I still remember the first time I saw a male Dobsonfly, they’re quite scary looking. It was only later I learned their mandibles are really only for mating. The females and larvae are what you have to watch out for. I still find the male Dobsonfly more visually intimidating than any wasp.

  25. M says

    I’m terrified of wasps, so I’m glad that abomination is in some remote jungle in indonesia.

    But still, much as I wouldn’t want to trade my tabbycat for a mollusk, echinoderm, or in this case an arthropod, I do like the anti-caturday posts. You see some interesting stuff. I mean with mating slugs (which I had seen before) I guess I find it more gross then balletic, but it’s an INTERESTING kind of gross. Shows how alien their anatomy is compared to use vertebrates, and that’s cool.

    As for this wasp, it’s a rather nasty looking thing, isn’t it? Although the japanese giant hornet is still scarier.

  26. ChasCPeterson says

    Adult cicada killers are vegetarian.

    there’s that famous Pharyngula fact-checking again

  27. Markita Lynda, thread killer says

    The cicada larvae live underground, sucking on root sap, so the wasps go after the adults.

    Very neat about the cat and dog hunting grubs. In my urban neighbourhood, skunks dig them up; but my cats used to dig up earthworms–don’t know how they found them.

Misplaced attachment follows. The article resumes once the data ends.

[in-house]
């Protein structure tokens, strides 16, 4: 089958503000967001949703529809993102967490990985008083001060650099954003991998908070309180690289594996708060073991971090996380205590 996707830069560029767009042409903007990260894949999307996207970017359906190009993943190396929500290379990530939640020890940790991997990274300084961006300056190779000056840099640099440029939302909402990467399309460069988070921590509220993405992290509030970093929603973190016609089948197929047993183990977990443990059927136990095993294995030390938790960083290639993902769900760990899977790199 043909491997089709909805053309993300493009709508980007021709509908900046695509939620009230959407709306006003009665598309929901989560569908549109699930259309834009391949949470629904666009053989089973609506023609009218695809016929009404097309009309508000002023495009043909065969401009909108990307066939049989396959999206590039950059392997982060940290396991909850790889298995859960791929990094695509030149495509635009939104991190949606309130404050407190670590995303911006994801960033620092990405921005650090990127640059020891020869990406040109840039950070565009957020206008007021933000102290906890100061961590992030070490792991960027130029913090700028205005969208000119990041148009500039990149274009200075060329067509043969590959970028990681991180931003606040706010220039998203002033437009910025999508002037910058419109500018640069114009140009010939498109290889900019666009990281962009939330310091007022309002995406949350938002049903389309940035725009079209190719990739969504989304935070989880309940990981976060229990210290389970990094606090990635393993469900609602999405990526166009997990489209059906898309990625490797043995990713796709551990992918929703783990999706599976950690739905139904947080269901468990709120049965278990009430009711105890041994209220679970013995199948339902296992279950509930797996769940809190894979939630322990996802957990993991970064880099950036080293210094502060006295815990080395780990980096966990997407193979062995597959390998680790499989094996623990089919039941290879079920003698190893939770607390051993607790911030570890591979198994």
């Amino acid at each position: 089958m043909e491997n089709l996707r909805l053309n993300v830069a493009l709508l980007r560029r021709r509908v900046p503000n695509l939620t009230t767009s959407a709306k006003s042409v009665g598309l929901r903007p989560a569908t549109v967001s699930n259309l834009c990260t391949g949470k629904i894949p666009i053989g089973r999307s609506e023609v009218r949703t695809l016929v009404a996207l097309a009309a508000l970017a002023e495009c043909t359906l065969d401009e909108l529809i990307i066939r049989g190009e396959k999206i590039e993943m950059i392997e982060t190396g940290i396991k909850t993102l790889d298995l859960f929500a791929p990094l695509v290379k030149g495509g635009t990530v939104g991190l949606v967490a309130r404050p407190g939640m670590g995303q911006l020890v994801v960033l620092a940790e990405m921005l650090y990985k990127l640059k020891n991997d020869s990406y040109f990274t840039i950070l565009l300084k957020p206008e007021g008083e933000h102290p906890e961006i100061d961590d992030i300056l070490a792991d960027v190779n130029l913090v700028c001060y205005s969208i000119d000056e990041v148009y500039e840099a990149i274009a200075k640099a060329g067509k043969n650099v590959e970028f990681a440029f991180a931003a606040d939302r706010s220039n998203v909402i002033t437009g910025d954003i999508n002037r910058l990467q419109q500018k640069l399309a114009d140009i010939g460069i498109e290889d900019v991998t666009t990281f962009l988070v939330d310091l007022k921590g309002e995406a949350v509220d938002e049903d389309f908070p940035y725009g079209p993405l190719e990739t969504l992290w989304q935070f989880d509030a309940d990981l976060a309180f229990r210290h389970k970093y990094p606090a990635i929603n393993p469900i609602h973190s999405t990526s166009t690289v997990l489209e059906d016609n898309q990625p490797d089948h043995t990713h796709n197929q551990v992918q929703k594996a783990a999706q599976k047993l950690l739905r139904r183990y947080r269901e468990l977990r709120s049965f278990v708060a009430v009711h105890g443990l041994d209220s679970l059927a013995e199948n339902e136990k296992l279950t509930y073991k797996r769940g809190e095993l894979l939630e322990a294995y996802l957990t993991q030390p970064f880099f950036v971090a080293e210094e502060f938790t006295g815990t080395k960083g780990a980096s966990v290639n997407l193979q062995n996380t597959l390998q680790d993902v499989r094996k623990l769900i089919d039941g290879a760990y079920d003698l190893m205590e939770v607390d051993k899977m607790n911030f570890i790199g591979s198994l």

OK, how does a wasp know whether it’s laying a male or a female? Is it possibly a matter of egg size?

  28. Markita Lynda, thread killer says

    PZ, it’s possible that bits of bark were showering down as the cicada-killer was making her way up the tree to launch towards her burrow.

    Chas, we’re talking about a childhood memory here… visit the scenes of your childhood, especially somewhere you went only once, and you might find it quite different even if it hasn’t changed in real life.

  29. Makyui says

    Ohhh that’s what that was! I saw a cicada killer on our sidewalk a few weeks back and had a minor freak out over the size of it and murdered the poor thing. Florida’s kind of crowded with exotic species and I figured that was the case here, too, ’cause I’d never seen one before. Plus I was afraid the chihuahua would get it.